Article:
The more Darcy and I talk about our future, the more clear it becomes to me that I’ll probably commute when my lease is up next year. It saves money, if not time, and allows us to be together more often. When I think about it, I really have the better end of the deal. I left for training, and he had to stay behind. It was hard for me to go somewhere completely new and put my nose to the grindstone, but he had to be willing to let me go and wait for me to come back. Commuting may be considered more “inconvenient” for me, but its a small price to pay to make a real life together. While I’m gone, Darcy has been spending quality time with my family on his own—an absolute first in a significant other for me. I can’t believe how incredibly lucky I am in love!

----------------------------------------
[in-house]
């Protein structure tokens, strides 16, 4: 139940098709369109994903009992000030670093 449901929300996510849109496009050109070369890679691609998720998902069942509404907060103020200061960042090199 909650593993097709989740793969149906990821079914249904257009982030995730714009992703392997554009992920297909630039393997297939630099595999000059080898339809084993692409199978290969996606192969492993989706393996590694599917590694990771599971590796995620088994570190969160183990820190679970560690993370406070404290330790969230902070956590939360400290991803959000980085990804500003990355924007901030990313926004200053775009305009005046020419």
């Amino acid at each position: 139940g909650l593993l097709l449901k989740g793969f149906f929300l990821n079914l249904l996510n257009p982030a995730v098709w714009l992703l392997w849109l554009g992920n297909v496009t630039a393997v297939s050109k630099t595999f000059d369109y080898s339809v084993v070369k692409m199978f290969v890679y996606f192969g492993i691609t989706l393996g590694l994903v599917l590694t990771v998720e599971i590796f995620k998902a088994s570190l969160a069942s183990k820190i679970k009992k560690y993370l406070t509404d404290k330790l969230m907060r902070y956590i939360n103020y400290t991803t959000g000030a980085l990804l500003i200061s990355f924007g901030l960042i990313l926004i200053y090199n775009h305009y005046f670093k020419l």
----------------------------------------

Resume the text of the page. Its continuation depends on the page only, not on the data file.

Anyway, I guess this post has ended but being less “if” I should commute, but why I want to. I have friends who have told me I could stay on their couch or spare bedroom anytime, so there’s not many loose ends to tie up.
Commuting (especially while on reserve) is certainly not for everybody. I certainly envy those lucky few whose spouses or significant others live here in Charlotte! But I can tell, both logically and emotionally, that this is the right choice for me someday in the not-too-distant future. And I’m so excited to rise to the challenge.